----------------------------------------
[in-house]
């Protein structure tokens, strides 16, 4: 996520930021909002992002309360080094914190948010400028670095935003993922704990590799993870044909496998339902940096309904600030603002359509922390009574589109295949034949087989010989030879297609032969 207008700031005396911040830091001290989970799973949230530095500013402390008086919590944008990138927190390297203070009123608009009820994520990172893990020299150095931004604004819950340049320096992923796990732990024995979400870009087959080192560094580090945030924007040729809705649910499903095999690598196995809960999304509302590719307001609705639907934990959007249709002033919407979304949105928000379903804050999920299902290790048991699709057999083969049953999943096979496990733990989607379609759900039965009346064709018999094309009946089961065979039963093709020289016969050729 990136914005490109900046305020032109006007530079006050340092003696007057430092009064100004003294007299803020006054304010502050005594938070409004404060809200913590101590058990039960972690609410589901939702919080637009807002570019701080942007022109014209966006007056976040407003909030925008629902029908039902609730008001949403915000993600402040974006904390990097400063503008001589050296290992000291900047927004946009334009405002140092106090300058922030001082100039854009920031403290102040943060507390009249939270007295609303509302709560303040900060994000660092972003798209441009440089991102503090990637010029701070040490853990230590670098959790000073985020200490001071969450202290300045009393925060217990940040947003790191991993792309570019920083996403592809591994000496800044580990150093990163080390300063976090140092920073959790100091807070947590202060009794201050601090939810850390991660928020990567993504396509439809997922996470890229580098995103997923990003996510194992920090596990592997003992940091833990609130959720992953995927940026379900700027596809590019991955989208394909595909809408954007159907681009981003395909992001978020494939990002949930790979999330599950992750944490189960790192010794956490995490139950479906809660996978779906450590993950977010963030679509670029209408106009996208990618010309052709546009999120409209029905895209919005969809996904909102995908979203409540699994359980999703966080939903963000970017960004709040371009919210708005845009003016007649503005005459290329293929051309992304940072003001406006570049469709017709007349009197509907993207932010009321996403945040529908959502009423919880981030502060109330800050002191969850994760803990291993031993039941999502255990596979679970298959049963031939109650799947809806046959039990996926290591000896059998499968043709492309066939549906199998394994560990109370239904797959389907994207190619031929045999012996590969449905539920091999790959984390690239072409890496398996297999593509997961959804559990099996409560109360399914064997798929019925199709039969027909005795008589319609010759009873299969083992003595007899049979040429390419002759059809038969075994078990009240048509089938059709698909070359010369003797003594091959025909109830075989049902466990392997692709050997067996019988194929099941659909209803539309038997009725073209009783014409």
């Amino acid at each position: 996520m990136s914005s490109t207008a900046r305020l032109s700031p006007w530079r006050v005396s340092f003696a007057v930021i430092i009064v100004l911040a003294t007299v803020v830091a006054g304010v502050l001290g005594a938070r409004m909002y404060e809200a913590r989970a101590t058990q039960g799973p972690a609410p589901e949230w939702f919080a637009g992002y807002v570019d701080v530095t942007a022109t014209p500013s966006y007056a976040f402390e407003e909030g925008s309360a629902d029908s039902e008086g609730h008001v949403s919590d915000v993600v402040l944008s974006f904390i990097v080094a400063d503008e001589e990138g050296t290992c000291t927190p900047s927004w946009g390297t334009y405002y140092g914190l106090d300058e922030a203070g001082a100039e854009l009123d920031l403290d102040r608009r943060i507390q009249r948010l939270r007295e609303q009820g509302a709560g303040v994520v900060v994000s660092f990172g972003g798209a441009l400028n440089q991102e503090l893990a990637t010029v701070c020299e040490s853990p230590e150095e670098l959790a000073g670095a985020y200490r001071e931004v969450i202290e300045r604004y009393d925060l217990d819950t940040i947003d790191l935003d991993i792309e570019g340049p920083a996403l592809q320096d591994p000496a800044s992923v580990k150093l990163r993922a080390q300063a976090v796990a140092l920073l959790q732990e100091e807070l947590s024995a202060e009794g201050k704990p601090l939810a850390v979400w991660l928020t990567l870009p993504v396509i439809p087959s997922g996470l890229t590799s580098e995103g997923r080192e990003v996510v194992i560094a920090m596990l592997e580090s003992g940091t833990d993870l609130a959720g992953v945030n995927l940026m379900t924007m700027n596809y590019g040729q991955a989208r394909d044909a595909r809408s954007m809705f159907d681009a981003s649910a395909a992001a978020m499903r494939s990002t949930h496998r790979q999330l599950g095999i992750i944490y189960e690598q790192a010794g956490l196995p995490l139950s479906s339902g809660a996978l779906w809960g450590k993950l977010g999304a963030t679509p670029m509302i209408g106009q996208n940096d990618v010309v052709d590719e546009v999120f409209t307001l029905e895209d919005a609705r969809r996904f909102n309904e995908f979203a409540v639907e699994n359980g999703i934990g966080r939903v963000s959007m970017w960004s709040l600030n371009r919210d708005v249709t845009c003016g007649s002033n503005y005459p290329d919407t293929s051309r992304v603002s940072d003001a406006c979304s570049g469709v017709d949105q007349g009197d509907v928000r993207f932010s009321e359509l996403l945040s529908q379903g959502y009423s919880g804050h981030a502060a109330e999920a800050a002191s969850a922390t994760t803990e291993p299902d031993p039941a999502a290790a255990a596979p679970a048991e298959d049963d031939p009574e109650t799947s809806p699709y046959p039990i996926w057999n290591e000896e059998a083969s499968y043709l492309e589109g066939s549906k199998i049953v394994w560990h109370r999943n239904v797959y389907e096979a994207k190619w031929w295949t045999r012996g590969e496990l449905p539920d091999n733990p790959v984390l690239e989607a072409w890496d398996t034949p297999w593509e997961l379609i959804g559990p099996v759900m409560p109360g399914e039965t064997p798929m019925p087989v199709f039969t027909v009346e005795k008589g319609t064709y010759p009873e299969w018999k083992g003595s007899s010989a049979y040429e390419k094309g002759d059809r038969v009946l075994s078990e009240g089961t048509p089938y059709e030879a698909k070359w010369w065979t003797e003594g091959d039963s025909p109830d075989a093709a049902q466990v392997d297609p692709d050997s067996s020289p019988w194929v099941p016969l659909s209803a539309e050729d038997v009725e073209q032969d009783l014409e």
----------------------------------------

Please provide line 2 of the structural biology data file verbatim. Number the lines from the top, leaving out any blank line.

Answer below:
């Protein structure tokens, strides 16, 4: 996520930021909002992002309360080094914190948010400028670095935003993922704990590799993870044909496998339902940096309904600030603002359509922390009574589109295949034949087989010989030879297609032969 207008700031005396911040830091001290989970799973949230530095500013402390008086919590944008990138927190390297203070009123608009009820994520990172893990020299150095931004604004819950340049320096992923796990732990024995979400870009087959080192560094580090945030924007040729809705649910499903095999690598196995809960999304509302590719307001609705639907934990959007249709002033919407979304949105928000379903804050999920299902290790048991699709057999083969049953999943096979496990733990989607379609759900039965009346064709018999094309009946089961065979039963093709020289016969050729 990136914005490109900046305020032109006007530079006050340092003696007057430092009064100004003294007299803020006054304010502050005594938070409004404060809200913590101590058990039960972690609410589901939702919080637009807002570019701080942007022109014209966006007056976040407003909030925008629902029908039902609730008001949403915000993600402040974006904390990097400063503008001589050296290992000291900047927004946009334009405002140092106090300058922030001082100039854009920031403290102040943060507390009249939270007295609303509302709560303040900060994000660092972003798209441009440089991102503090990637010029701070040490853990230590670098959790000073985020200490001071969450202290300045009393925060217990940040947003790191991993792309570019920083996403592809591994000496800044580990150093990163080390300063976090140092920073959790100091807070947590202060009794201050601090939810850390991660928020990567993504396509439809997922996470890229580098995103997923990003996510194992920090596990592997003992940091833990609130959720992953995927940026379900700027596809590019991955989208394909595909809408954007159907681009981003395909992001978020494939990002949930790979999330599950992750944490189960790192010794956490995490139950479906809660996978779906450590993950977010963030679509670029209408106009996208990618010309052709546009999120409209029905895209919005969809996904909102995908979203409540699994359980999703966080939903963000970017960004709040371009919210708005845009003016007649503005005459290329293929051309992304940072003001406006570049469709017709007349009197509907993207932010009321996403945040529908959502009423919880981030502060109330800050002191969850994760803990291993031993039941999502255990596979679970298959049963031939109650799947809806046959039990996926290591000896059998499968043709492309066939549906199998394994560990109370239904797959389907994207190619031929045999012996590969449905539920091999790959984390690239072409890496398996297999593509997961959804559990099996409560109360399914064997798929019925199709039969027909005795008589319609010759009873299969083992003595007899049979040429390419002759059809038969075994078990009240048509089938059709698909070359010369003797003594091959025909109830075989049902466990392997692709050997067996019988194929099941659909209803539309038997009725073209009783014409």